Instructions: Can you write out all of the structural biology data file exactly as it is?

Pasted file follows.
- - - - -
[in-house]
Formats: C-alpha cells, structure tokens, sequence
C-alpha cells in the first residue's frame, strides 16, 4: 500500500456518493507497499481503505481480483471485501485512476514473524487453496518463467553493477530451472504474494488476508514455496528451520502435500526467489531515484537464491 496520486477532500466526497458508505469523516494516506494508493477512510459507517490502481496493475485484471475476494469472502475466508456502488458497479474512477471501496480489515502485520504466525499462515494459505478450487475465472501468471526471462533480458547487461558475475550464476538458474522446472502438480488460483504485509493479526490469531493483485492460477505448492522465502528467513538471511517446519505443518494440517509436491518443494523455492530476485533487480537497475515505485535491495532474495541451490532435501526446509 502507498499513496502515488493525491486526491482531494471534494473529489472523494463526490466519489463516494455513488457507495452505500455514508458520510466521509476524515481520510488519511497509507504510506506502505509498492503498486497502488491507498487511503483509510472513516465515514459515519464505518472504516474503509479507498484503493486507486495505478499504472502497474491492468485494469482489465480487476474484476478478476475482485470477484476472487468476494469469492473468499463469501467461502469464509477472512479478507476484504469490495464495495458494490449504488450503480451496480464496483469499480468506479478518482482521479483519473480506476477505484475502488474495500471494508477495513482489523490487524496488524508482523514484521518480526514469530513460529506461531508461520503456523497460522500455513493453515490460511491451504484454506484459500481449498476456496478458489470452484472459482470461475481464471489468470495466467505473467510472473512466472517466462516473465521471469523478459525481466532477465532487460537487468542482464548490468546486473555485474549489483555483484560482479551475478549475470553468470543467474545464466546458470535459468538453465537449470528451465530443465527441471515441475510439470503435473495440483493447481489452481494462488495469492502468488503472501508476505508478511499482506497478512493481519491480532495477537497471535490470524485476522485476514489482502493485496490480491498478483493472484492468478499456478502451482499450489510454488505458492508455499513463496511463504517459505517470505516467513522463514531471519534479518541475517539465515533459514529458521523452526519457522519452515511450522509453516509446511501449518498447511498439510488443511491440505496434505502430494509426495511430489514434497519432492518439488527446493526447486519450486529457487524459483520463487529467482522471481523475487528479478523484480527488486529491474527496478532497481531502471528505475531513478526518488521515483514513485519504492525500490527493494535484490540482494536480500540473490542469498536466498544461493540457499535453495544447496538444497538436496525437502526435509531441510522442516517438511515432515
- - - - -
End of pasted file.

[in-house]
Formats: C-alpha cells, structure tokens, sequence
C-alpha cells in the first residue's frame, strides 16, 4: 500500500456518493507497499481503505481480483471485501485512476514473524487453496518463467553493477530451472504474494488476508514455496528451520502435500526467489531515484537464491 496520486477532500466526497458508505469523516494516506494508493477512510459507517490502481496493475485484471475476494469472502475466508456502488458497479474512477471501496480489515502485520504466525499462515494459505478450487475465472501468471526471462533480458547487461558475475550464476538458474522446472502438480488460483504485509493479526490469531493483485492460477505448492522465502528467513538471511517446519505443518494440517509436491518443494523455492530476485533487480537497475515505485535491495532474495541451490532435501526446509 502507498499513496502515488493525491486526491482531494471534494473529489472523494463526490466519489463516494455513488457507495452505500455514508458520510466521509476524515481520510488519511497509507504510506506502505509498492503498486497502488491507498487511503483509510472513516465515514459515519464505518472504516474503509479507498484503493486507486495505478499504472502497474491492468485494469482489465480487476474484476478478476475482485470477484476472487468476494469469492473468499463469501467461502469464509477472512479478507476484504469490495464495495458494490449504488450503480451496480464496483469499480468506479478518482482521479483519473480506476477505484475502488474495500471494508477495513482489523490487524496488524508482523514484521518480526514469530513460529506461531508461520503456523497460522500455513493453515490460511491451504484454506484459500481449498476456496478458489470452484472459482470461475481464471489468470495466467505473467510472473512466472517466462516473465521471469523478459525481466532477465532487460537487468542482464548490468546486473555485474549489483555483484560482479551475478549475470553468470543467474545464466546458470535459468538453465537449470528451465530443465527441471515441475510439470503435473495440483493447481489452481494462488495469492502468488503472501508476505508478511499482506497478512493481519491480532495477537497471535490470524485476522485476514489482502493485496490480491498478483493472484492468478499456478502451482499450489510454488505458492508455499513463496511463504517459505517470505516467513522463514531471519534479518541475517539465515533459514529458521523452526519457522519452515511450522509453516509446511501449518498447511498439510488443511491440505496434505502430494509426495511430489514434497519432492518439488527446493526447486519450486529457487524459483520463487529467482522471481523475487528479478523484480527488486529491474527496478532497481531502471528505475531513478526518488521515483514513485519504492525500490527493494535484490540482494536480500540473490542469498536466498544461493540457499535453495544447496538444497538436496525437502526435509531441510522442516517438511515432515